Risk-taking is the essence of innovation.
Authority is not power; that's coercion. Authority is not knowledge; that's persuasion, or seduction. Authority is simply that the author has the right to make a statement and to be heard.
A healthy and fully functioning society must allocate its resources among a variety of competing interests, all of which are more or less valid but none of which should take precedence over national security.
Failures of perspective in decision-making can be due to aspects of the social utility paradox, but more often result from simple mistakes caused by inadequate thought.
I'm against ignorance. I'm against sloppy, emotional thinking. I'm against fashionable thinking. I am against the whole cliché of the moment.
From a scientific perspective there is some indication that a nuclear war could deplete the earth's ozone layer or, less likely, could bring on a new Ice Age - but there is no suggestion that either the created order or mankind would be destroyed in the process.
Only those who are ideologically opposed to military programs think of the defense budget as the first and best place to get resources for social welfare needs.
Nuclear war is such an emotional subject that many people see the weapons themselves as the common enemy of humanity.
For if enough people were really convinced that growth should be halted, and if they acted on that conviction, then billions of others might be deprived of any realistic hope of gaining the opportunities now enjoyed by the more fortunate.
A surprising number of government committees will make important decisions on fundamental matters with less attention than each individual would give to buying a suit.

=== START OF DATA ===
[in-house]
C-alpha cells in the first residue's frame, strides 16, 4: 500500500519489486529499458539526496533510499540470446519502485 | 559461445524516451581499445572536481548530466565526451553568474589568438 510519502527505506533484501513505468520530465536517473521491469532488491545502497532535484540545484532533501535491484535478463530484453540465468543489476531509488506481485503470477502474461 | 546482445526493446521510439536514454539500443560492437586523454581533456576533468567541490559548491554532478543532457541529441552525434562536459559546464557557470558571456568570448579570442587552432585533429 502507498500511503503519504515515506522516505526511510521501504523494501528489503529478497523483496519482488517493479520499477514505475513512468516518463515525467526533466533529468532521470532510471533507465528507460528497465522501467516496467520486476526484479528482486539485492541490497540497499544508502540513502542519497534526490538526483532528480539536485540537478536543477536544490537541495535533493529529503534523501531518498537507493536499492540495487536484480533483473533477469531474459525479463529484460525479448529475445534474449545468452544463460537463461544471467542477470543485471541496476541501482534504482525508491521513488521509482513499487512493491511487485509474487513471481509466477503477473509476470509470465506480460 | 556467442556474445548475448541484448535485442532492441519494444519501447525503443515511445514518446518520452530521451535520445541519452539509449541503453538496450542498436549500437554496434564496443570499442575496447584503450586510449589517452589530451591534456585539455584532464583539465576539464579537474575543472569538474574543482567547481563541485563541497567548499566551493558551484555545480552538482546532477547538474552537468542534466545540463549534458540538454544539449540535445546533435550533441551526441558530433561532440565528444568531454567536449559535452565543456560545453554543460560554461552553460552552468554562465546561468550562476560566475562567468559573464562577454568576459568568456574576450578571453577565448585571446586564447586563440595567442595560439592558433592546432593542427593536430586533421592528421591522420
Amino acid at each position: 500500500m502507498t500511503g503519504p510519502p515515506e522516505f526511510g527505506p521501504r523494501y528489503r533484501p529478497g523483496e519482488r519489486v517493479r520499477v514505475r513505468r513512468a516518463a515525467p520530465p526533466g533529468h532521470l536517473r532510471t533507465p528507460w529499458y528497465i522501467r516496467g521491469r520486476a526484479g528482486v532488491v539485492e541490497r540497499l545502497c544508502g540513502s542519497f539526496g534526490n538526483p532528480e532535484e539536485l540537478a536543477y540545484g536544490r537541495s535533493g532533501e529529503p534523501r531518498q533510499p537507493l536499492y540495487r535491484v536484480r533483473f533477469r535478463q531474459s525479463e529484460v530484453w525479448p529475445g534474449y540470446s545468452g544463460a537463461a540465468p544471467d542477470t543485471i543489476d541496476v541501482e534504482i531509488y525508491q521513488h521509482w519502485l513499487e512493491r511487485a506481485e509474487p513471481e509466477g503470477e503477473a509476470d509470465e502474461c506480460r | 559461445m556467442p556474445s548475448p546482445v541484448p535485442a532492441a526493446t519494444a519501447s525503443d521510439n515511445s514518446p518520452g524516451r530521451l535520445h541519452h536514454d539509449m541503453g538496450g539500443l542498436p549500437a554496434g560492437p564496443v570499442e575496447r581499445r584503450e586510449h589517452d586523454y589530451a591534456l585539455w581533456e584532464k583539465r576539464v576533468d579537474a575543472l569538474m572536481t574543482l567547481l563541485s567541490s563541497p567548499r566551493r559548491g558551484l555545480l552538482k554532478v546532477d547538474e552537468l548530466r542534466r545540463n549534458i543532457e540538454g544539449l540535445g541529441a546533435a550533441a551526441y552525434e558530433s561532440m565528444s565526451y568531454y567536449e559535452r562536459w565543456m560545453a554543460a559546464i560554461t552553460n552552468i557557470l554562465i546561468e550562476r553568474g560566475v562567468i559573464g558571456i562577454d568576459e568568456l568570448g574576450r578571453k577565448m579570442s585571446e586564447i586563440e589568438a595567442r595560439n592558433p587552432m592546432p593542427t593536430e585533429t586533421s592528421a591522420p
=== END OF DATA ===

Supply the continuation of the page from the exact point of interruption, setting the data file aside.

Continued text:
Projecting a persuasive image of a desirable and practical future is extremely important to high morale, to dynamism, to consensus, and in general to help the wheels of society turn smoothly.
Nuclear weapons are intrinsically neither moral nor immoral, though they are more prone to immoral use than most weapons.
My guess is that nuclear weapons will be used sometime in the next hundred years, but that their use is much more likely to be small and limited than widespread and unconstrained.
New developments in weapon systems during the 1950s and early 1960s created a situation that was most dangerous, and even conducive to accidental war.
The objective of nuclear-weapons policy should not be solely to decrease the number of weapons in the world, but to make the world safer - which is not necessarily the same thing.
The widespread diffusion of nuclear weapons would make many nations able, and in some cases also create the pressure, to aggravate an on-going crisis, or even touch off a war between two other powers for purposes of their own.
There was no race - but to the extent that there was an arms competition, it was almost entirely on the Soviet side, first to catch up and then to surpass the Americans.
To the extent that these advanced weapons or their components are treated as articles of commerce, perhaps for peaceful uses as in the Plowshare program, their cost would be well within the resources available to many large private organizations.
World War I broke out largely because of an arms race, and World War II because of the lack of an arms race.
A total nuclear freeze is counterproductive - especially now, when technology is rapidly changing and the Soviets have some important strategic advantages.
I'm against ignorance.
Nevertheless, during the sixty years of the twentieth century many problems have come increasingly into the realm of acceptable public discussion.
Many people believe that the current system must inevitably end in total annihilation. They reject, sometimes very emotionally, any attempts to analyze this notion.
I'm against fashionable thinking.
Anything that reduces war-related destruction should not be considered altogether immoral.
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